The 14th seed Kenin, who beat Serena Williams in the 2019 French Open third round, ranks second behind Williams in U.S. Olympic qualifying. She will face No. 27 Wang Qiang or Ons Jabeur in the quarterfinals.

Kenin and Alison Riske are the two remaining U.S. women in the draw.

AUSTRALIAN OPEN DRAWS: Men | Women

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Jessica Calalang, Brian Johnson produce the pairs’ moment of figure skating nationals

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GREENSBORO, N.C. – This fall season, Jessica Calalang and Brian Johnson ranked fifth among American pairs but finished with silver medals at the U.S. Championships on Saturday night.

After a fifth-place nationals finish last year, their goal was just to be on the podium in Greensboro.

In their second year together, Calalang and Johnson won the free skate with 146.01 points for a total score of 213.57. It was good enough for second place, as the eventual winners, Alexa Knierim and Chris Knierim, held a 10-point lead over their training partners from the short program.

“While Brian and Chris are working on cars, Jess and I are having lattes petting cats,” Alexa said in a press conference. “We have a great dynamic and I couldn’t be prouder of them for the way they skated. I watched them backstage just because I genuinely care for them.”

Calalang and Johnson vaulted to second from fourth place after short, when Johnson fell on the side-by-side triple Salchows.

In the free skate, however, they received positive grades of execution on every element. The crowd inside the Greensboro Coliseum was on their feet before the music (“You are the Reason” by Calum Scott and Leona Lewis) even finished.

“I don’t think either of us have had that kind of performance at a U.S. Championships,” Calalang said.

“I definitely haven’t,” Johnson added. “The amount of audience support that I felt at the very end of that program was overwhelming. It was the most amazing thing I’ve felt on the ice. I don’t have words to describe it.”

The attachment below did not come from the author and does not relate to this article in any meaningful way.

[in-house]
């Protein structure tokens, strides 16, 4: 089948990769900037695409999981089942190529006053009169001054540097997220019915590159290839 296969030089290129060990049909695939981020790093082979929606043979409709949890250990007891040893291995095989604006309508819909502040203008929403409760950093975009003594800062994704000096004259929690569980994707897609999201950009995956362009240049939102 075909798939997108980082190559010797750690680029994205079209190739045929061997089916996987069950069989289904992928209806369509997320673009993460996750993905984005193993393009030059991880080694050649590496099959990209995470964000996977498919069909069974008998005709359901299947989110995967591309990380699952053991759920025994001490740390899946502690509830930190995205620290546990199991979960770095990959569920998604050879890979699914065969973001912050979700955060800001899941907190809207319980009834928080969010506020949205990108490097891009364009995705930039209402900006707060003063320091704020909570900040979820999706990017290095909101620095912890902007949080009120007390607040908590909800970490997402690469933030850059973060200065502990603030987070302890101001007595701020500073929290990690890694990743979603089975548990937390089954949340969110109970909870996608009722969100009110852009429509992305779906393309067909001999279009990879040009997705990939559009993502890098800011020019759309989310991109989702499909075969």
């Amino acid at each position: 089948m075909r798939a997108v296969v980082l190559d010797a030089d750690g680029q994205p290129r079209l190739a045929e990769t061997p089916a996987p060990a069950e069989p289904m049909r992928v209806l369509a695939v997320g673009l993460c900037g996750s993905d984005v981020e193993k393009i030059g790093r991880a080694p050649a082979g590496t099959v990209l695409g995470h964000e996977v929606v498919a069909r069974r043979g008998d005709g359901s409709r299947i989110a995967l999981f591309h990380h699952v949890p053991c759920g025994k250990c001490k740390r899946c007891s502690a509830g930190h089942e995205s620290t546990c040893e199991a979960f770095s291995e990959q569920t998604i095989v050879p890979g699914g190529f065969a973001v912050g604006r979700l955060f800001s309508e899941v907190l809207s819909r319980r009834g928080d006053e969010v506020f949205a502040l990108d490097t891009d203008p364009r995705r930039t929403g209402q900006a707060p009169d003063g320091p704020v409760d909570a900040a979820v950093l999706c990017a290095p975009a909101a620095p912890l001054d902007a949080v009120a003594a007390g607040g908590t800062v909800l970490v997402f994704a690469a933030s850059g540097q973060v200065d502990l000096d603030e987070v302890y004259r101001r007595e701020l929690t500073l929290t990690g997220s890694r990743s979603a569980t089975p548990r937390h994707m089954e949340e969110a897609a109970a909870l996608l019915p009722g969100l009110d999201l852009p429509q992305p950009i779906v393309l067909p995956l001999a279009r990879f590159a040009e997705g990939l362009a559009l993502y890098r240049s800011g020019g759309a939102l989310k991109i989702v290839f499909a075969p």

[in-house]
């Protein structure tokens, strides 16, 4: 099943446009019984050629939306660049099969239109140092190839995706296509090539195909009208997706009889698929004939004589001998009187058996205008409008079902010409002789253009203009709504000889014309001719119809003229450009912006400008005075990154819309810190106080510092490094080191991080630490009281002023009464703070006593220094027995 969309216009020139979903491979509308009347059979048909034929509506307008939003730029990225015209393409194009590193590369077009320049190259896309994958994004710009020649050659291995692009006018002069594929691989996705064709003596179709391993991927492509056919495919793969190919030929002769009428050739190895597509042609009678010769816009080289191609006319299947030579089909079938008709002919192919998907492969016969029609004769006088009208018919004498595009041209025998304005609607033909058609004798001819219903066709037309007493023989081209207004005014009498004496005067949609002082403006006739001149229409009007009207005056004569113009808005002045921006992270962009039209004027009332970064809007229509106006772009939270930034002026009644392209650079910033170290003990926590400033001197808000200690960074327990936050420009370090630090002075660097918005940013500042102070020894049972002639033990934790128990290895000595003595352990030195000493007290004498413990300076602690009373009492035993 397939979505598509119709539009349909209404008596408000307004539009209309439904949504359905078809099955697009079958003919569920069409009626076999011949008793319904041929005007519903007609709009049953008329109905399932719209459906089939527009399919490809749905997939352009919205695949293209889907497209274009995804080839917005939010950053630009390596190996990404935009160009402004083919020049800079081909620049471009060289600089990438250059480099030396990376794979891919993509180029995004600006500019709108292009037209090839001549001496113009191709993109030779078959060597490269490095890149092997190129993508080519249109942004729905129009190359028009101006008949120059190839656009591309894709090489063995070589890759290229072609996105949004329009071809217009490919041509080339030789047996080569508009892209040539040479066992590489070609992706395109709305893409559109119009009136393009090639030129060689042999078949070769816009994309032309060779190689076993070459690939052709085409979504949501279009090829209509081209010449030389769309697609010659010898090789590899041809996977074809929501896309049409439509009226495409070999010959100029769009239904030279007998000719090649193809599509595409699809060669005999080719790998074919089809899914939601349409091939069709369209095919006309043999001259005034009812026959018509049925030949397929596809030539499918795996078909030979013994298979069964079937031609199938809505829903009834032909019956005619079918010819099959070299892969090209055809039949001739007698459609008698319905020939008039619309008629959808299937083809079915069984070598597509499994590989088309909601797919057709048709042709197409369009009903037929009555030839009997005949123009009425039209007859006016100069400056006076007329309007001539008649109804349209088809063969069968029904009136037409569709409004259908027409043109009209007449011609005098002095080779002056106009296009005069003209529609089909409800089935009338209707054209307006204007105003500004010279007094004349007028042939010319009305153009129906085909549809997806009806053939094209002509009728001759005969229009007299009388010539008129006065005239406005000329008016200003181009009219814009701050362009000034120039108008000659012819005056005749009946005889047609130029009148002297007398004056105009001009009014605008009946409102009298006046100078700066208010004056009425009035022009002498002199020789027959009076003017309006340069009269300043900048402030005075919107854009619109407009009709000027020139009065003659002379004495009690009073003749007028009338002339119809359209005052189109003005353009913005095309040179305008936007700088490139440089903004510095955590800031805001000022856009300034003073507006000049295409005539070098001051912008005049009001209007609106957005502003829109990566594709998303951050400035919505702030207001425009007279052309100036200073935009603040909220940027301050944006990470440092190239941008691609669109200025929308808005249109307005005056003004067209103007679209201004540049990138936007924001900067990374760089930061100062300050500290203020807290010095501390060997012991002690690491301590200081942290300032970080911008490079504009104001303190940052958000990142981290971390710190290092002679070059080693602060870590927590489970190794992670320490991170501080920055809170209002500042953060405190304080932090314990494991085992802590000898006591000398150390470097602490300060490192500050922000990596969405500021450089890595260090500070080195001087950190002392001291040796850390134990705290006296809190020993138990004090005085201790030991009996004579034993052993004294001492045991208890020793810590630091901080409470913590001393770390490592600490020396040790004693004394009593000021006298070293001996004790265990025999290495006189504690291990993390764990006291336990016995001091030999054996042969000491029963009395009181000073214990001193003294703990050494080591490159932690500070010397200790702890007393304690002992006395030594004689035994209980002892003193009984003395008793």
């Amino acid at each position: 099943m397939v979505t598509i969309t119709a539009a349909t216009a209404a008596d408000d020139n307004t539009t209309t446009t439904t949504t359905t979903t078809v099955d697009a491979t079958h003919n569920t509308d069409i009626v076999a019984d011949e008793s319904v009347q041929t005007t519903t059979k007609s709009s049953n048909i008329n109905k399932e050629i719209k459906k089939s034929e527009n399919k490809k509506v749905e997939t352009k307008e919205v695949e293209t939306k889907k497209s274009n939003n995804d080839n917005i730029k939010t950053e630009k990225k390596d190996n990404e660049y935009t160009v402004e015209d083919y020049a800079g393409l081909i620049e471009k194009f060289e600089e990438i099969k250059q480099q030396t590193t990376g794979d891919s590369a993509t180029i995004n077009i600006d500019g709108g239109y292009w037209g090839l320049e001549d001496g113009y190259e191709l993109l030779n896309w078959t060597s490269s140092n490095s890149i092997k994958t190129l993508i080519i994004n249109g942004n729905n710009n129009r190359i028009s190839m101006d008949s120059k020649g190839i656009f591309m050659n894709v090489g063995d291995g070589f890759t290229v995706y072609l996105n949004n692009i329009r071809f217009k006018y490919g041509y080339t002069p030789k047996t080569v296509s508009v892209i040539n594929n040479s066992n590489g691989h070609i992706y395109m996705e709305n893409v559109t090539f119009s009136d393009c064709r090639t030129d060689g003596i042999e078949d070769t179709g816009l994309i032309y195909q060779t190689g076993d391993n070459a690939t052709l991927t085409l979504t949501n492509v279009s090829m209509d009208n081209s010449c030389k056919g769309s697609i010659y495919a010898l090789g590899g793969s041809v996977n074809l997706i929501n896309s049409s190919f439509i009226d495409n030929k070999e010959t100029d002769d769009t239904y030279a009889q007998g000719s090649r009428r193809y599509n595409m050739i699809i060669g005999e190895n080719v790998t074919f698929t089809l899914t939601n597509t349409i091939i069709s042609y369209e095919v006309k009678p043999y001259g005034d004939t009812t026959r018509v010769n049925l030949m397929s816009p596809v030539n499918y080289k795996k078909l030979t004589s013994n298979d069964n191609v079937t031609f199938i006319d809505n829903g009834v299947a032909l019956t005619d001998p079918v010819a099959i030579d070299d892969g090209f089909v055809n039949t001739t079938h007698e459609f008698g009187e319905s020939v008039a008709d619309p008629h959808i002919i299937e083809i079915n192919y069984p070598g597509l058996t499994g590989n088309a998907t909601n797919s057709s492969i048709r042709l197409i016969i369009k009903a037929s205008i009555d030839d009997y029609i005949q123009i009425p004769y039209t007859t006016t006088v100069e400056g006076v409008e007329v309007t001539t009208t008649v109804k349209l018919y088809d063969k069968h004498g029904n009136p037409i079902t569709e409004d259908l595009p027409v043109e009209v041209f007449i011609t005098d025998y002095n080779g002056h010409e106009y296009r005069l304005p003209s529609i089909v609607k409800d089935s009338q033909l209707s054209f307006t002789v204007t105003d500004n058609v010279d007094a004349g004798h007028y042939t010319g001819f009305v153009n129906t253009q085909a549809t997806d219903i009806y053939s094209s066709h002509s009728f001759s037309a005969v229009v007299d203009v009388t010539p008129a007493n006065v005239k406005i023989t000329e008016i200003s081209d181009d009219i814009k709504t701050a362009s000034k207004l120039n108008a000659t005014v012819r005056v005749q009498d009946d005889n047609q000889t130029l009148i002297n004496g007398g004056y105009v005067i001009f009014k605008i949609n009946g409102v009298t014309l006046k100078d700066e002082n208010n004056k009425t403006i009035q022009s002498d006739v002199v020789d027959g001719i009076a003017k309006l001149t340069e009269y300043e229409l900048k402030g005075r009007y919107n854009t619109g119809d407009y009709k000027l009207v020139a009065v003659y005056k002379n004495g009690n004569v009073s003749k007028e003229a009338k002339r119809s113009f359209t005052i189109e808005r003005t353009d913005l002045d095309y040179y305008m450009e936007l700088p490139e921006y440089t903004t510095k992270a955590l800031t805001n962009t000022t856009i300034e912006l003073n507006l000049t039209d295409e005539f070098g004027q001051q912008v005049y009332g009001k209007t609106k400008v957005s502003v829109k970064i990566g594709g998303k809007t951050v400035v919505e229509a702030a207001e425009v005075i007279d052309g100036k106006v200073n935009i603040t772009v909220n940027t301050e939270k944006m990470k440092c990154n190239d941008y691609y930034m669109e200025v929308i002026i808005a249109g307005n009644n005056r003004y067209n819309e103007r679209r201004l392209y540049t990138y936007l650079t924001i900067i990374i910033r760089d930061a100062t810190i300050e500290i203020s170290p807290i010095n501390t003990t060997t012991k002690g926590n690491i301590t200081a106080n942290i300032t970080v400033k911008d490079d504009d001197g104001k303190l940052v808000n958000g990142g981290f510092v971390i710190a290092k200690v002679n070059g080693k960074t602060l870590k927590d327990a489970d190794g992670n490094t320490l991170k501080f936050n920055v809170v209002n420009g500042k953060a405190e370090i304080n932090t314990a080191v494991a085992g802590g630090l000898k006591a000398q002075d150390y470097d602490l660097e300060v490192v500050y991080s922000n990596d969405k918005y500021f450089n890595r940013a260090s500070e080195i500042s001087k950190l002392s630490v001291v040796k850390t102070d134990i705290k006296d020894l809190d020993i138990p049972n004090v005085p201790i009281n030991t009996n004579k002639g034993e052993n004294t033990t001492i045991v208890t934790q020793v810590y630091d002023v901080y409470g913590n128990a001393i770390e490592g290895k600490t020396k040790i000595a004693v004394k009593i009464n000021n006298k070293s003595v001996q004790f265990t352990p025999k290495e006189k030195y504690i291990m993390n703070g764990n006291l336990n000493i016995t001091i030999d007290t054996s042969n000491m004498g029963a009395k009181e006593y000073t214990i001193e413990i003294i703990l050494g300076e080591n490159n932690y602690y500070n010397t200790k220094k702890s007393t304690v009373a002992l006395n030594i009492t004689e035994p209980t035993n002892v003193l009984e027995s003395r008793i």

Now, they could join the Knierims at the world championships in March. The U.S. has two berths to worlds, up from one last year. U.S. Figure Skating chooses the teams, not necessarily (but usually) following nationals standings.

Calalang and Johnson have no world championships experience, either together or with former partners, although they have had plenty of experience this season.

They kicked it off with a sixth-place finish at a lower-level event, followed by their Grand Prix debut at Skate America. They finished just off the podium in fourth. The following week, they were sixth at Skate Canada. They handily won the Warsaw Cup, another lower-level event this fall.

“Repetition always helps,” Johnson said. “The more experience you can get, hopefully the better you’re gonna be doing. It was great doing the Grand Prixes because we had an amazing audience at Skate America and Skate Canada. The whole place was sold-out. I think that really resembles here as well with everybody loving what you’re doing and the whole support base.”

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NATIONALS: TV/Live Stream Schedule | Full Results

As a reminder, you can watch the events from the 2019-20 figure skating season live and on-demand with the ‘Figure Skating Pass’ on NBC Sports Gold. Go to NBCsports.com/gold/figure-skating to sign up for access to every ISU Grand Prix and championship event, as well as domestic U.S. Figure Skating events throughout the season. NBC Sports Gold gives subscribers an unprecedented level of access on more platforms and devices than ever before.